The HP-UX Porting and Archive Centre was established in August 1992 in the Department of Computer Science at Liverpool University in the United Kingdom, but has been run by Liverpool-based Connect Internet Solutions Limited since 1995. Its primary aim is to make public domain, freeware and Open Source software more readily available to users of Hewlett-Packard UNIX systems. The archive began with an initial collection of 150 packages, all of which had been successfully compiled and tested locally by staff at the Liverpool centre before being installed and made available on the archive. The centre continues to act as a porting body as well as an archive site – all software held in the archive has been verified to run successfully on HP-UX PA-RISC (and now Itanium) systems. As of October 2012, the Centre held over 1,500 packages! For reasons that will become apparent somewhere in the coming weeks, I’ve been spending a lot of time exploring and using HP-UX, and the HP-UX Porting and Archive Centre is one of those things that the four enthusiasts running HP-UX might find useful. It’s a vast collection of open source and freeware software built for HP-UX, installable either manually or using a specific script to resolve dependencies. This is one heck of a labour of love, considering HP-UX’, shall we say, unpopular status. Sadly, the Archive has a major limitation, one that I ran into: since 2017, only the very latest version of HP-UX – 11.31, also known as 11i v3 – is supported, meaning packages for the version I’m running, 11.11 or 11i v1, have long ago been deleted. On top of that, since 2020, all PA-RISC packages are marked as deprecated, meaning they’re no longer updated and will, at some point, be deleted too, leaving only Itanium 2 packages up for download. Using HP-UX as an enthusiast is one hell of a challenge, I can tell you that.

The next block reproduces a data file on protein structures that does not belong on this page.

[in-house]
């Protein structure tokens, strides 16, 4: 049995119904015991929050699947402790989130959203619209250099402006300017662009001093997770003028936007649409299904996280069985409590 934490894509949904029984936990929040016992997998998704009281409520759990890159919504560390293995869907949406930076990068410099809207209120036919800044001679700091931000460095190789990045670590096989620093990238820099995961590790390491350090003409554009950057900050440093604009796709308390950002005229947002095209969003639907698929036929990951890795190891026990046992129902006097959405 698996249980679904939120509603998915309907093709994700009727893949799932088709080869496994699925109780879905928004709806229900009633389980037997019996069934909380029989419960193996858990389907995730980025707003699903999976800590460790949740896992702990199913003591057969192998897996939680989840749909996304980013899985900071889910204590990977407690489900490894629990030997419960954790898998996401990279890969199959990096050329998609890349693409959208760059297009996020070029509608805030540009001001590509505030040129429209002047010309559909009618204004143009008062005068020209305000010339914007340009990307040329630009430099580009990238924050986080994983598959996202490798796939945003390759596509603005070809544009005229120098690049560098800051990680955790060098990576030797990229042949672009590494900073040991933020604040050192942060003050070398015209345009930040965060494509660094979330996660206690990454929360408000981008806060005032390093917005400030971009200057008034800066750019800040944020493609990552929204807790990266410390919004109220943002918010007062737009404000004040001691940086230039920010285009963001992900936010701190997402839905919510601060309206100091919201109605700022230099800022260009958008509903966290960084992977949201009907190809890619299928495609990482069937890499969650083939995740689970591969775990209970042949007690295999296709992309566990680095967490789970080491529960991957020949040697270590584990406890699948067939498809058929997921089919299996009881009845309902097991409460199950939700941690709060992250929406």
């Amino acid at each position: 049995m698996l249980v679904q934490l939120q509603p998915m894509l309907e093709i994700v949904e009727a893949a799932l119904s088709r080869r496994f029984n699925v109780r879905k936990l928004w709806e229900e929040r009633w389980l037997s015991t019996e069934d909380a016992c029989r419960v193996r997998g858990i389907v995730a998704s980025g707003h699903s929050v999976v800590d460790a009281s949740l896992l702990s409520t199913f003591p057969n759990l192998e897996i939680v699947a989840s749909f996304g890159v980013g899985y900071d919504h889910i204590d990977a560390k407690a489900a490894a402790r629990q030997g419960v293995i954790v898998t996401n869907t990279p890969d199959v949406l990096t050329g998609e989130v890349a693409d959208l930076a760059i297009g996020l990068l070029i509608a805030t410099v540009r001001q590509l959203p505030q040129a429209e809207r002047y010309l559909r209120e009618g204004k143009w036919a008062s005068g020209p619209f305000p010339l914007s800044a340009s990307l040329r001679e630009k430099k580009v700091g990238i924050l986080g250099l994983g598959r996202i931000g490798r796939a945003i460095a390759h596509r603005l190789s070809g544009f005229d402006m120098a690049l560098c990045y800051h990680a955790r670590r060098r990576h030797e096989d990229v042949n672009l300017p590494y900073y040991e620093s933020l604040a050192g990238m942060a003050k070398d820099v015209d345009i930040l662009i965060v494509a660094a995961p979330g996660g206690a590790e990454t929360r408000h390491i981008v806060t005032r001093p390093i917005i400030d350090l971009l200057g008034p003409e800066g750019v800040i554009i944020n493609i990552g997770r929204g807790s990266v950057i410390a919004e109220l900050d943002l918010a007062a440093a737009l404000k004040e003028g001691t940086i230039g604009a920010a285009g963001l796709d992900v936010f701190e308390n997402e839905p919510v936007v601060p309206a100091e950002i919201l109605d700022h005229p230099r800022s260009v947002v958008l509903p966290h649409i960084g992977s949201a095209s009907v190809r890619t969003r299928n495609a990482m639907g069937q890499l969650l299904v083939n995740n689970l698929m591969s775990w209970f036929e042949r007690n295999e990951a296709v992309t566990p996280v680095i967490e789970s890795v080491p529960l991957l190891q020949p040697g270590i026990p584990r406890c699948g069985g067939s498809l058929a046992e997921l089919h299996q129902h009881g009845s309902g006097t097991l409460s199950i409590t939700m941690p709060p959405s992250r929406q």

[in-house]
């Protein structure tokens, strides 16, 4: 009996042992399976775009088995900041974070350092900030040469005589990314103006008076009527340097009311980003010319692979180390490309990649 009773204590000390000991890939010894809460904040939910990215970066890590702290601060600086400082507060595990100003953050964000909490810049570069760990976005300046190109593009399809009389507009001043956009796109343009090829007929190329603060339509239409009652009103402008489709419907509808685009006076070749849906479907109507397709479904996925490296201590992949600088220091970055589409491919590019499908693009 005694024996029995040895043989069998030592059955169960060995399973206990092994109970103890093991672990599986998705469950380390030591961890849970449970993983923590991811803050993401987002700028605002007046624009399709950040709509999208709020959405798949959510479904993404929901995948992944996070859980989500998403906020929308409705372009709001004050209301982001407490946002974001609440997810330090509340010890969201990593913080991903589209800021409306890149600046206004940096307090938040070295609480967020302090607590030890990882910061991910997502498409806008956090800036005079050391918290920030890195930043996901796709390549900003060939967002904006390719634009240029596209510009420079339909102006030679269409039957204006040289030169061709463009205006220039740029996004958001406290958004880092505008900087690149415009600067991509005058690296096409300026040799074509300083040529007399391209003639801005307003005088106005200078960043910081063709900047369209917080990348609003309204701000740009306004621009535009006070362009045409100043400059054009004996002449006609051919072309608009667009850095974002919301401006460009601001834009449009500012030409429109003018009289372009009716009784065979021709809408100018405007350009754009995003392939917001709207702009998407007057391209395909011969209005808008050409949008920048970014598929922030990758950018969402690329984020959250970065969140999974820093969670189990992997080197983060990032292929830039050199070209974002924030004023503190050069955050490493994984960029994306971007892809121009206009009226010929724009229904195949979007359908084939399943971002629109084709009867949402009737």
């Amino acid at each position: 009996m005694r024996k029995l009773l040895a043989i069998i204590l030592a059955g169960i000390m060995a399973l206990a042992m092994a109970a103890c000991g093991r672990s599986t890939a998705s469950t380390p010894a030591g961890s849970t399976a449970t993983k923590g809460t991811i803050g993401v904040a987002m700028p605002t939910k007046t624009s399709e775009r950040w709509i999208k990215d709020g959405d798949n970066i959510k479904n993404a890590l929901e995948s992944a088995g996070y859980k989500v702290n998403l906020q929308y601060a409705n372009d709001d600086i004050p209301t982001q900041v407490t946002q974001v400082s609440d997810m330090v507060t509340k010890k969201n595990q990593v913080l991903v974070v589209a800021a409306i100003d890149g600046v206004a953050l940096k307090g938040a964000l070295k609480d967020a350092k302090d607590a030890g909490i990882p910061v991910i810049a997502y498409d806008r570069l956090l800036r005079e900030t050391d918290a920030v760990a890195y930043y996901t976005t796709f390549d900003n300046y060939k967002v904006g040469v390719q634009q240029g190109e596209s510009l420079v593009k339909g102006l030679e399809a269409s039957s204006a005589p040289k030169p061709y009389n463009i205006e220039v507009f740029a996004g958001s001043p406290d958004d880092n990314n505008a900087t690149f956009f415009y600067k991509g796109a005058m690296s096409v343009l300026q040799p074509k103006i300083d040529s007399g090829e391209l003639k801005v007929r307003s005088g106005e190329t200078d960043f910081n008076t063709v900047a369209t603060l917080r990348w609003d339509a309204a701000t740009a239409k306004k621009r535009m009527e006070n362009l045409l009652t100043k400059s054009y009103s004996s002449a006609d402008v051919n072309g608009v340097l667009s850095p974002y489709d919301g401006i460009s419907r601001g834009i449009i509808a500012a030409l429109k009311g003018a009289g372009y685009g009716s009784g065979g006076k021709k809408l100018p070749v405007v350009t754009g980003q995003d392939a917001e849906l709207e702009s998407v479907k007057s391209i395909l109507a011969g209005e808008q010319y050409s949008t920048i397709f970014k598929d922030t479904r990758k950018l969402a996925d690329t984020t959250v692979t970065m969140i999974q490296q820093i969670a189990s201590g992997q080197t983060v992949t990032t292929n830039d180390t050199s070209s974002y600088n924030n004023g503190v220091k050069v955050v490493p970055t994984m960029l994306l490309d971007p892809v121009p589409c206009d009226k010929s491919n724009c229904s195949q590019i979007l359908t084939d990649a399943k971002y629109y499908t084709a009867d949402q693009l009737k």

Earlier in the week, some Windows 11 Dev Channel users spotted Start menu ads/promos encouraging them to back up their data to OneDrive, sign up for a Microsoft account, and complete their profile. This obviously opened the door to lots of conversations over on social media platforms such as Twitter as well as the comments section on our own coverage as the majority of readers proceeded to bash Microsoft for pushing what they believe to be advertisements in their OS. To be fair, this backlash isn’t surprising. Microsoft has previously been caught red-handed testing advertisements for Microsoft Editor in the File Explorer. At that time, the company quickly removed them, claiming that they were not meant to be published externally. Even then, I expressed concern that while the banner ads were published accidentally this time, the real problem here is that Microsoft is definitely playing around with this idea and there’s no knowing when the tech giant decides that it’s the right time to green light this initiative for the public. It’s not going to matter. People who (think they) need Windows will keep using Windows, keep taking the user-hostile nonsense, because they don’t know any better. Windows users are a goldmine waiting to be split open and rushed, and Microsoft knows it.
It’s undeniably good for the Arm Windows app ecosystem to have a viable, decently specced PC that is usable as an everyday computer. The Dev Kit 2023 is priced to move, so there may be some developers who buy one just for the hell of it, which might have some positive trickle-down effects for the rest of the ecosystem. Because eventually, the Windows-on-Arm project will need to develop some tangible benefit for the people who choose to use it. What you’re getting with an Arm Windows device right now is essentially the worst of both x86 and Arm—compatibility problems without lower power use and heat to offset them and so-so performance to boot. Apple has cracked all three of these things; Windows and Qualcomm are struggling to do any of them. I’m just not entirely sure who Windows on ARM is supposed to be for. I want it to succeed – the more choice the better, and x86 needs an ass-kicking – but I don’t think the current crop of Windows on ARM devices are even remotely worth it. Either Qualcomm finally gets its act together and comes up with an SoC to rival Apple’s M series, or Microsoft takes matters into its own hands. Either way, they’re going to need to do something about the performance of x86 code on Windows on ARM.